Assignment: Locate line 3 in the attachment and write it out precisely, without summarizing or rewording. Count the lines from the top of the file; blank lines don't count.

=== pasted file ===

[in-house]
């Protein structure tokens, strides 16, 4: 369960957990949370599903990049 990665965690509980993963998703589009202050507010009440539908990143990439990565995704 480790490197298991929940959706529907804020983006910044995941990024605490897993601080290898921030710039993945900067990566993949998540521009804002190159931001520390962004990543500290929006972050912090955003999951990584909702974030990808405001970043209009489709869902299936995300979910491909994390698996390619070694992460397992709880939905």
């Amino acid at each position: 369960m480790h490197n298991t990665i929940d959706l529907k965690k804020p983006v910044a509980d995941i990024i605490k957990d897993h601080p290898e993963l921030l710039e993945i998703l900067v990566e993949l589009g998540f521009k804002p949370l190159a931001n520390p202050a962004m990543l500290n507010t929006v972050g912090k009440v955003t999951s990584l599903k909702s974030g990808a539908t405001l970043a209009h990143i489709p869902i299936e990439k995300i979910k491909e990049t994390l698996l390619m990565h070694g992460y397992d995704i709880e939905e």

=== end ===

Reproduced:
């Amino acid at each position: 369960m480790h490197n298991t990665i929940d959706l529907k965690k804020p983006v910044a509980d995941i990024i605490k957990d897993h601080p290898e993963l921030l710039e993945i998703l900067v990566e993949l589009g998540f521009k804002p949370l190159a931001n520390p202050a962004m990543l500290n507010t929006v972050g912090k009440v955003t999951s990584l599903k909702s974030g990808a539908t405001l970043a209009h990143i489709p869902i299936e990439k995300i979910k491909e990049t994390l698996l390619m990565h070694g992460y397992d995704i709880e939905e």